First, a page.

BC projections: close race but the odds favour the Liberals

Here it is, the BC model for the upcoming 2017 provincial election. It took longer than expected and this is very much a version 1.0, but it is here! And since we got a new Mainstreet poll yesterday (just before the BC budget), the timing couldn't be better.

In order: Voting intentions; Seat projections with 95% confidence intervals; Chances of winning the most seats


Since this is the first projections, I'll spend more time talking about the model itself than the projections or the political situation in BC. We are 3 months away from the election anyway. I'll go with the bullet points approach.

- The model uses the new electoral map that added two ridings (one in Richmond and one in Surrey), bringing the total to 87. It was a giant pain in the butt to transpose the 2013 results myself. Election BC decided not to provide such a transposition, an odd decision since every other election agency in this country does it. They told me that because a significant portion of the votes were only counted at the riding level (as opposed to the vote section; this is the case for advance voting for instance) that they couldn't be confident enough in the transposition. Fair enough but it meant that I had a lot more works. BC Election is right in that a perfect transposition isn't possible, but that's the best I could do. Honesty, the new map didn't change much in most electoral districts. It does add a level of uncertainty though and it could make a difference in some close races.

- The model includes regional coefficients. BC isn't the best province to estimate those coefficients, for a couple of reasons. First of all, recent elections have seen very small swings for the main parties, except in 2005. Little variation means it's harder to estimate things (a basic statistical fact). On top of that, you don't see the same strong and consistent regional patterns as you'd in Quebec. Let me explain. In la Belle Province, you systematically observe that the main parties experience larger swings in the Montreal suburbs and around Quebec city. In BC however, you often see a party going up in one region while going down in another. And there is little consistently across elections. All that to say that the model does include regional coefficients based on very general trends, but people need to realize that projections are more difficult to produce in BC than in Quebec.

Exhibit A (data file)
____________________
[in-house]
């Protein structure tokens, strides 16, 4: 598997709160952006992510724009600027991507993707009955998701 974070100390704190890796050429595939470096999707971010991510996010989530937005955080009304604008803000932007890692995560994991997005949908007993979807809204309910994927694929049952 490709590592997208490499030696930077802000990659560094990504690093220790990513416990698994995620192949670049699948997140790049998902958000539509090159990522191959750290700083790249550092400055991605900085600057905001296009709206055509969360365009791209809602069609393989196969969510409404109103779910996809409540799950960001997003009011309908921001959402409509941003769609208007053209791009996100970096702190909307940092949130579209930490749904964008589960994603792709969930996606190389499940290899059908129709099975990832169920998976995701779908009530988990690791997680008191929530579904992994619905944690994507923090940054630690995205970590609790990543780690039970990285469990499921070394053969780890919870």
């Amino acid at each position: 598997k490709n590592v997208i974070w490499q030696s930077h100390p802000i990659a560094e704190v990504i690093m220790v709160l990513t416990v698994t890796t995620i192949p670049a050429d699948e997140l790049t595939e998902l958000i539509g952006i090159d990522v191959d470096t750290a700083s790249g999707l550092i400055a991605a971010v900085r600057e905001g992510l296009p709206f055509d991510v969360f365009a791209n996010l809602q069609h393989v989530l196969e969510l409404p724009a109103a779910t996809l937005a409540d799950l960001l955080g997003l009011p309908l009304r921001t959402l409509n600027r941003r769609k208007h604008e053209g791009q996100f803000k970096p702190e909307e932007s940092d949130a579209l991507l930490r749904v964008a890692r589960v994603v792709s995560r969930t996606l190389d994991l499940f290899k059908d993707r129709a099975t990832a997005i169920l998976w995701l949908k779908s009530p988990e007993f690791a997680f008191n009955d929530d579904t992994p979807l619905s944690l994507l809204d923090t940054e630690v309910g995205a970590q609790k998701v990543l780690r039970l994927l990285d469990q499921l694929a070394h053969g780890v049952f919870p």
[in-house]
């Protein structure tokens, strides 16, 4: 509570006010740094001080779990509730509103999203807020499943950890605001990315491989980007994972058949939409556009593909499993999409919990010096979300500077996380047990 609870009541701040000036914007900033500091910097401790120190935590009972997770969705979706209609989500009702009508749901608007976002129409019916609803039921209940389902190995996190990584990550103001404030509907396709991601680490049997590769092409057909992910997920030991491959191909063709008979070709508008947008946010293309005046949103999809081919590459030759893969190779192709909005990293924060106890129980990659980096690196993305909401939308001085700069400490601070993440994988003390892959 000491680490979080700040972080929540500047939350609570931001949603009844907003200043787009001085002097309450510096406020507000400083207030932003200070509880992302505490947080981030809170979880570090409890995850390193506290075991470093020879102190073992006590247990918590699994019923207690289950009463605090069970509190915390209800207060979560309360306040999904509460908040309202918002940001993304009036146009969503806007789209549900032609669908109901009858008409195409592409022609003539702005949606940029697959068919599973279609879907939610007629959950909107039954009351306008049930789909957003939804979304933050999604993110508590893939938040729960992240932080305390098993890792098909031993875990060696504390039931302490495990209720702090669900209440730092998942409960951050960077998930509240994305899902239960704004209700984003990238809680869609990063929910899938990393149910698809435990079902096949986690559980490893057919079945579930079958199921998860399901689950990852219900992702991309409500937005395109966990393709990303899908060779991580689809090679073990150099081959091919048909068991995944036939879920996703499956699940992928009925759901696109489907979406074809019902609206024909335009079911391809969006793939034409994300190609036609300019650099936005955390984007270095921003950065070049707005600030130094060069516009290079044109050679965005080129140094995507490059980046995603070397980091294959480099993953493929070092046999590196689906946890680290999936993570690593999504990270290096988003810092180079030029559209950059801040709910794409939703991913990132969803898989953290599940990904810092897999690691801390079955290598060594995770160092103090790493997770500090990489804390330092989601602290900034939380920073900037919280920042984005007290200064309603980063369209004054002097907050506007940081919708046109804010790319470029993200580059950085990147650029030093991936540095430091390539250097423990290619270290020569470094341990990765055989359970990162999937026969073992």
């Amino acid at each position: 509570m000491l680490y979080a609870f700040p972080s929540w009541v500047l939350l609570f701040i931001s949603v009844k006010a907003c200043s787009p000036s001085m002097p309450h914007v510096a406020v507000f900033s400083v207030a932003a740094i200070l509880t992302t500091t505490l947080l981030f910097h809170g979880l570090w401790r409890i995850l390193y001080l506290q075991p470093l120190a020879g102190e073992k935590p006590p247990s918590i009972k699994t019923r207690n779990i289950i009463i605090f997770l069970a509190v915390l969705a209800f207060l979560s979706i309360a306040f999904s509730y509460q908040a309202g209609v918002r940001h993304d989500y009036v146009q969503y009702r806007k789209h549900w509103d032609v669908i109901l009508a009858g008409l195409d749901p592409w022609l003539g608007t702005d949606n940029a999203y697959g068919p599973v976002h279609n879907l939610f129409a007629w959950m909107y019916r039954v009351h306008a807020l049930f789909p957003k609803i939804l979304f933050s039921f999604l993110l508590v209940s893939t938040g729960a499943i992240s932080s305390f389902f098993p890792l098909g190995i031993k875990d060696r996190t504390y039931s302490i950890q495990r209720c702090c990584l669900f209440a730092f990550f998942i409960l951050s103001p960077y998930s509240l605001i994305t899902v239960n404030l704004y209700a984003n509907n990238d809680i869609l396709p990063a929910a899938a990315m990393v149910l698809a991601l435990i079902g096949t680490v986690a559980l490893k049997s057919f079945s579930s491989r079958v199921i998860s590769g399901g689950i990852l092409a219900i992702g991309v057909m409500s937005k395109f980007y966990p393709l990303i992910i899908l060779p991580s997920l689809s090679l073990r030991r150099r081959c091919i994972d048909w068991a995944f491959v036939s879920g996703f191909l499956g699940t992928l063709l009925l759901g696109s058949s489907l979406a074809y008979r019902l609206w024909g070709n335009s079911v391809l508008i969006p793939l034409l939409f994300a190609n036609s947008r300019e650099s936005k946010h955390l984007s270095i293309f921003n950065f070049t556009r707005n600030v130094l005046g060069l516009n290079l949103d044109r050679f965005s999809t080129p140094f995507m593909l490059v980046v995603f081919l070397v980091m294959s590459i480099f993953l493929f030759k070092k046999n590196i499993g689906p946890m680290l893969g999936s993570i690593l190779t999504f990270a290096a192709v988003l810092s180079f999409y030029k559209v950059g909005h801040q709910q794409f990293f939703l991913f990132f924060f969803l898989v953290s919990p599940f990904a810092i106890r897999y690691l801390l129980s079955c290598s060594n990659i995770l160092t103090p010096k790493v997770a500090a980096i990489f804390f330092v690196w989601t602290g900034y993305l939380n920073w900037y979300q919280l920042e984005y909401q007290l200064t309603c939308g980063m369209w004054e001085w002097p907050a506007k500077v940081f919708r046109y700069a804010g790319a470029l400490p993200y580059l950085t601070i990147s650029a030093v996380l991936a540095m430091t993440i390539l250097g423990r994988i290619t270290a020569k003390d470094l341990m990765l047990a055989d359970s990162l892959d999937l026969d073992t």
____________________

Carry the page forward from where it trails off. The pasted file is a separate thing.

- As I mentioned before, this is very much a v1.0 model. I did account for the fact that independent MLA Vicky Huntington decided not to run again in Delta South (a move advantaging the Liberals). But over the next 3 months, I'll need to make a lot of little adjustments. One of those will be to include the effect of losing a long term incumbent, a phenomenon that has hurt the Liberals in the past. 
It's also very possible and likely that there are a couple of errors. If you spot something, please let me know.

- As it stands, the projections assume that the BC Green and BC Conservatives will both run a full slate of candidates. This is highly unlikely to happen. And this could be important. In 2013 for instance, my estimations show that a big determinant of the observed swings was whether the Green party stopped running a candidate (they had a candidate in 2009 in this riding but not in 2013). And surprisingly, my estimations consistently show that the BC Liberals were the one benefiting from that, not the NDP. As for the BC Conservatives, they ran a lot more candidates in 2013 and in some regions, it really paid off (surprisingly on Vancouver Island). So, as we'll learn more about how many candidates (and where) these parties will run, I'll be able to make the necessary adjustments. It is also important because a party polled at 10% but running candidates in only half the ridings is most likely overestimated by these polls and we need to take that into account.